Leaders – Do YOU Really Understand Your Employees’ Health and Well-being Needs?

Leadership of a whole company is such a big task that the true leader would have delegated some of these aspects further down the line to spread the responsibility, save time and have staff step up to the task of not only managing but leading as well. Just as importantly, effective leaders will strive to engage employee buy-in of the goals and mission of the company.

Leaders have varying qualities and abilities, and if they are not well versed in the psychology of human behaviour, some of the most basic or obvious needs of employees can be overlooked. In fact, some of these may not even be apparent or known.

Looking at the diagram of Maslow’s Hierarchy of Psychological Needs, he has grouped together various conditions that must be met for a need to be satisfied. The hierarchy indicates that people have an innate desire to be, do and have more and their overall need is to be the best version of themselves, always striving towards self-actualisation. Necessarily, there are steps to satisfy before they can successfully move from a lower level to a higher level of needs.

A person’s most basic needs are physiological. These needs include air, water, food, shelter, sleep, clothing and the ability to reproduce. Once these survival needs are met, a person’s next priority is safety needs such as personal security, employment, resources, health and property; these provide a sense of satisfaction and achievement.

The next level, love and belonging, is where humans feel the need to belong to a tribe: friendship, intimacy, family and a sense of connection are included at this level.

After that they start working on esteem issues such as respect, self-esteem, status, recognition, strength and freedom. As they are navigating the lower levels, people have a need to feel valued and to be recognised and acknowledged and rewarded for their effort.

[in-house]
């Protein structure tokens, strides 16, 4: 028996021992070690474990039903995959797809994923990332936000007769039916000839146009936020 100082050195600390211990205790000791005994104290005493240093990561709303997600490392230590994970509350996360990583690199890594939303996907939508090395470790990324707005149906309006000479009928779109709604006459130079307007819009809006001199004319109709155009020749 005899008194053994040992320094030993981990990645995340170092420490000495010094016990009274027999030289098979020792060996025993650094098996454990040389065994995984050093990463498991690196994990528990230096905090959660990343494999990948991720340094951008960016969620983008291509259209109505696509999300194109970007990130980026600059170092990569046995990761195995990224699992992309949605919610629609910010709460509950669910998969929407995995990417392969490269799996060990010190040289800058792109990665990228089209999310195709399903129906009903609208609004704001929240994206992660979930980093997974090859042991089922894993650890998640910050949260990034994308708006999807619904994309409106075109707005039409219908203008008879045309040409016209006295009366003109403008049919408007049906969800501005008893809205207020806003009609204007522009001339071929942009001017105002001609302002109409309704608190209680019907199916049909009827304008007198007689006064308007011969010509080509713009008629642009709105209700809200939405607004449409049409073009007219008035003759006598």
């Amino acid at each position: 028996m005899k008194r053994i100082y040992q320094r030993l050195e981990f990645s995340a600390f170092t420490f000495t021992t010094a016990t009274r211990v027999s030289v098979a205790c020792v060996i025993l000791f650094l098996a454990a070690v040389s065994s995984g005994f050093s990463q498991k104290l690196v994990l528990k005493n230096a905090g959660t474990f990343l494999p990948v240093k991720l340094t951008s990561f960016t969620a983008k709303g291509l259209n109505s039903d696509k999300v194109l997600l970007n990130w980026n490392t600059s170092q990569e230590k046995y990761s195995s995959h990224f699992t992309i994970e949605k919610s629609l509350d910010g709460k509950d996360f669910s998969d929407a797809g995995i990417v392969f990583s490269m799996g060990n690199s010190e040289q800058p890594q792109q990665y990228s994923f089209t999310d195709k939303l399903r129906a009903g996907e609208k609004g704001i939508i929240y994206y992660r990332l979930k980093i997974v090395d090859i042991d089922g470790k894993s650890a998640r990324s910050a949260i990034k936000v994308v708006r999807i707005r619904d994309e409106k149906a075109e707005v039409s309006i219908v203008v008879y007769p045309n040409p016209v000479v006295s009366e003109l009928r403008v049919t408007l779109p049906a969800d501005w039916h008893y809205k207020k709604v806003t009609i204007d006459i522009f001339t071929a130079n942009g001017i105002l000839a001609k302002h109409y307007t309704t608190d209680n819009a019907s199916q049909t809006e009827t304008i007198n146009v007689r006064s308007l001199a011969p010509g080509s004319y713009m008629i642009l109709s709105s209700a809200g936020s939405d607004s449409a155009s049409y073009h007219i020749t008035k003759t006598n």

These steps all lead towards self-actualisation, as humans have a desire to become the most that they can be. They have a need to feel that they are making their contribution or leaving their legacy to the world.

When assessing the health and well-being of the employees of the business, the leader needs to be aware of these needs. The areas highlighted in the diagram at each level are the areas of most concern that need to be addressed in order to get the whole of the workforce up to speed.

The issues most affecting employees at the physiological level are air, water, food and sleep. Lack of proper nutrition and hydration, longer working hours, insufficient quality sleep time, and other factors can make it difficult for workers to meet their physiological needs and function effectively at work.

Moving to the next level, safety needs, if employees, who are already stressed from the first level, are feeling insecure at work, are being bullied, harassed or are not meeting unacceptable workload demands, their personal safety needs will not be met and this will further impinge on their health.

Moving to the next level of needs, love and belonging, if the employees’ most basic needs are not being met at the survival level, then they won’t feel safe at work and their health is affected; if they are experiencing bullying, harassment, poor communications and overwork at their place of employment, is it any wonder that there is no sense of connection (i.e., worker disengagement)?

So, here we are at the first three levels with employees’ most basic needs not being met, how is it possible for them to generate self-respect, let alone have the self-esteem and achieve the recognition and status they crave?

How is it possible to achieve self-actualisation for the employee, and how can the company achieve the level of greatness that is aspires to?

When striving towards an holistic approach to helping employees’ mental health and well-being issues, most companies take a “safety” approach by instigating risk procedures which cover accidents and machinery operation, so that workers know that if anything goes wrong they just need to follow the procedure and all will be well.

However, this is not the case with health and well-being issues. A better approach might be to add the well-being aspect and ask: How can I help my employees perform to their potential? What do we need to implement to meet their needs first? By doing this, worker engagement will increase as well as the health and well-being of the employee – and by osmosis, the health and well-being of the company will improve as well.